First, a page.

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We are thrilled to publish Belonging Street by Mandy Coe. These are poems with a big heart. I love the way Mandy’s eye for detail picks out the comedy and quirks of family life, while her love of nature and concern for the environment shine through, helping the reader see the world afresh. Puzzles, riddles and wordplay provide an extra dimension. This is poetry of immense craft and skill, a joy to share.


We have one exciting debut collection this year, Laura Mucha’s fabulous Dear Ugly Sisters. Funny, edgy, very contemporary and often surprising, these poems have a distinctive voice, often in the first person, incorporating shape poems, visual surprises on the page and endings with a twist. Laura captures moments of questioning, explores feelings, fairy tale, science and nature. This is a wide- ranging collection from a poet to watch.


And so to the publication of The Girl Who Became a Tree by Joseph Coelho. It’s the first time we’ve published a YA verse novel and it’s been an empowering journey, working closely with the poet. From first manuscript we knew we had something truly original and special and the finished book, with darkly evocative pictures by Kate Milner, shows the power of a story told in poems. Using a variety of different forms, the poet unpeels the outer layers of Daphne’s grief over the loss of her father, switching between the contemporary girl and the Daphne of Greek myth. With a mix of fantasy and real life and unforgettable characters, including the forest itself, Daphne journeys towards understanding, hope and renewal. This book shows a poet reaching new heights with his verse.


And finally, heading towards Christmas, two wonderful treasures of poetry and illustration. In Crocodile Tears, publishing 8 October, poetry legend Roger McGough presents a deceptively simple yet profound picture book, with animator Greg McLeod, about the crocodile who leaves the jungle for the bright lights of London but soon longs for home. Witty, dark, funny and touching, the story is told in rhyming four line verses and poems in the form of letters to Mother. Brilliant!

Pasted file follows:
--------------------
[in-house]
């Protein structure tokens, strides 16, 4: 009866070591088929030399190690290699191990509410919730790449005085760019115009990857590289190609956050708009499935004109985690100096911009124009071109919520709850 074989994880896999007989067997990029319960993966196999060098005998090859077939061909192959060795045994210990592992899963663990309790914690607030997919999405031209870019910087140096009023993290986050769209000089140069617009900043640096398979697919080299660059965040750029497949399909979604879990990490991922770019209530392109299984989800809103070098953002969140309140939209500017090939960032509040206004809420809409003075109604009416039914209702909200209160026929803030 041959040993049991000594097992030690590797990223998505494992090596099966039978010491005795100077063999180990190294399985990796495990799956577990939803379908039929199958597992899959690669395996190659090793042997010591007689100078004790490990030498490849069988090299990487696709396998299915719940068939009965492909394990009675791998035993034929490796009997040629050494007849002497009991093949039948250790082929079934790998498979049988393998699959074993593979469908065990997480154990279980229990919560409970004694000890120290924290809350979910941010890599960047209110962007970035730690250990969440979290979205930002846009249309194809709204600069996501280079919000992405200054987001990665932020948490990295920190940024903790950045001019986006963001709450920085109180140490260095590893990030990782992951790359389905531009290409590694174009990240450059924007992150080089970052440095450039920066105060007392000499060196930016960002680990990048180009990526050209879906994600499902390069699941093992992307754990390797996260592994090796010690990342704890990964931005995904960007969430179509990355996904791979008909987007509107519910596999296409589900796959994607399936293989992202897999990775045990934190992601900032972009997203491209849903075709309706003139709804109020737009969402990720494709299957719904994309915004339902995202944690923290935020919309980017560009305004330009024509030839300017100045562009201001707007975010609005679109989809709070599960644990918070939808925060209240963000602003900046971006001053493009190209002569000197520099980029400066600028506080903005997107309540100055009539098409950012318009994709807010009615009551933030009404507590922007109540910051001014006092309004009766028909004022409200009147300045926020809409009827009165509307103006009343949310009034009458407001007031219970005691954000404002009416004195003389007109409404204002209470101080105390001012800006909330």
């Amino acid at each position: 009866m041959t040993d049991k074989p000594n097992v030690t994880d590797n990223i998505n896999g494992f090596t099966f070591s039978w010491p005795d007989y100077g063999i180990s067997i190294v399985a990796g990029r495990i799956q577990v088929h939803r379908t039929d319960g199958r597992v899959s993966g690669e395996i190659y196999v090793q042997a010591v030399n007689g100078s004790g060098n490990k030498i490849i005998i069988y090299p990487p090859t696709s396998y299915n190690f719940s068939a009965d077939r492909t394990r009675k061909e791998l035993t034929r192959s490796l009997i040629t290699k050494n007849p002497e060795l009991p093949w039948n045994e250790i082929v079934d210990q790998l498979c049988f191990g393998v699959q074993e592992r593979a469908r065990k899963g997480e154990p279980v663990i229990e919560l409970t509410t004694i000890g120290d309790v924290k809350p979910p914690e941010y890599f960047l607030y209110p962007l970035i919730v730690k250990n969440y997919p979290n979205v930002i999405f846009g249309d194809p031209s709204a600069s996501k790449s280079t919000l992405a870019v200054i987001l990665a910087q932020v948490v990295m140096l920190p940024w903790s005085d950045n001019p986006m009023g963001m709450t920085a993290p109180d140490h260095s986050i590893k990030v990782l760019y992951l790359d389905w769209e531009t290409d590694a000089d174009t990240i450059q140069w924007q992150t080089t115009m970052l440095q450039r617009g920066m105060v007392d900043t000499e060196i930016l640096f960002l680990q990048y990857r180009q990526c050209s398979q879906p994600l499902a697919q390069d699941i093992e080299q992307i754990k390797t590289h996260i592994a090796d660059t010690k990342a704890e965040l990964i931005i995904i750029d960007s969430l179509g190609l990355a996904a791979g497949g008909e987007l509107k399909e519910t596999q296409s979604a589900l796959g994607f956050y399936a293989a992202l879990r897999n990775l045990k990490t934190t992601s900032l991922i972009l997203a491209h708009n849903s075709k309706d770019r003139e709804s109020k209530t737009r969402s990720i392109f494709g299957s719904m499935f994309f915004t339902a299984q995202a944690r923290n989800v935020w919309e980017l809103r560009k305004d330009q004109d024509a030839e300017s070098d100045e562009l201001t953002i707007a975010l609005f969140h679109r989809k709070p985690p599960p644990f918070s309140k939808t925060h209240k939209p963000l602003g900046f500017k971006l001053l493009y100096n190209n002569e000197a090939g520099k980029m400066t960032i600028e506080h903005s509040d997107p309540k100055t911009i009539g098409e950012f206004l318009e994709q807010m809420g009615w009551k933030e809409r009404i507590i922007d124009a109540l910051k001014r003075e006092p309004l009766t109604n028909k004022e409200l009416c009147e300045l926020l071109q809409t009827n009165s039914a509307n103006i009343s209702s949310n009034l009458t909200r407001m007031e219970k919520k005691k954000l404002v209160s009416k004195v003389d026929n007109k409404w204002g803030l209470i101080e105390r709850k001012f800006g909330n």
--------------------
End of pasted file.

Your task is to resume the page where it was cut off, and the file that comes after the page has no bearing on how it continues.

And lastly, those gems of early childhood, nursery rhymes. The Jackie Morris Book of Classic Nursery Rhymes contains 40 familiar and lesser known rhymes brought to beautiful life through the amazing pictures of Jackie Morris. This is poetry for everyone, 0-90, and Jackie’s mission is to help these precious rhymes become known and loved by families today, to be passed on through the generations.


Thank you to all our fantastic poets and illustrators for the magic that happens when poetry and readers connect.


Hannah Rolls, editorial director Bloomsbury Children’s Books


2020 has been a brilliant year of poetry for us here at Bloomsbury. We started with Welcome to My Crazy Life by Joshua Seigal in January, which features poems on every topic from demon cats, to coffee monsters, to why you should NEVER forget your trousers. This is a must-have new collection from the winner of the 2020 Laugh Out Loud awards. Aimed at children aged 8+, this is perfect for anyone who still thinks poetry is boring. A word of warning: find a hankie before you attempt to read Barney, the last poem in this collection about a much-loved family dog. Watching Joshua reduce about half the Bloomsbury staff to tears at our last in-person sales presentation before lockdown was a personal highlight this year – a reminder of how powerful the books we publish can be.


Bright Bursts of Colour by Matt Goodfellow published in February and is his first book for Bloomsbury. There’s plenty of comedy to enjoy here (a slug who dresses up as a badger for instance) but Matt also has an outstanding ability to focus in on the things that really affect children: what it’s like to live half the week with Mum and half with Dad, or how it feels when a friend moves away, for example. With engaging illustrations from Aleksei Bitskoff, this is a collection to treasure.


The arrival of National Poetry Day in October always results some poetry gems and this year is no different. In September we published two books which I think will become future classics. The first of these is The Book of Not Entirely Useful Advice by the inimitable A.F. Harrold, illustrated by picture book star Mini Grey. This is a riotous celebration of words and a modern take on cautionary tales – featuring advice on parrots, gravy, mathematics, castles (bouncy), spiders, vegetables (various), breakfast, cakes, and removing ducks from soup. Mini’s artwork compliments the silly fun perfectly, making this a collection that will delight readers of all ages.


Our other poetry book this autumn is an anthology: Fire Burn, Cauldron Bubble edited by Paul Cookson. This is a selection of poems on the theme of magic and includes work by a range of poets old and new – everyone from Shakespeare, Lewis Carroll and Tennyson to John Agard, Valerie Bloom and Benjamin Zephaniah. Dragons, wizards, wands, unicorns, magic carpets… you’ll find every kind of magic in this gorgeous hardback along with stunning illustrations by Eilidh Muldoon.


8 Books for Keeps National Poetry Day 2020


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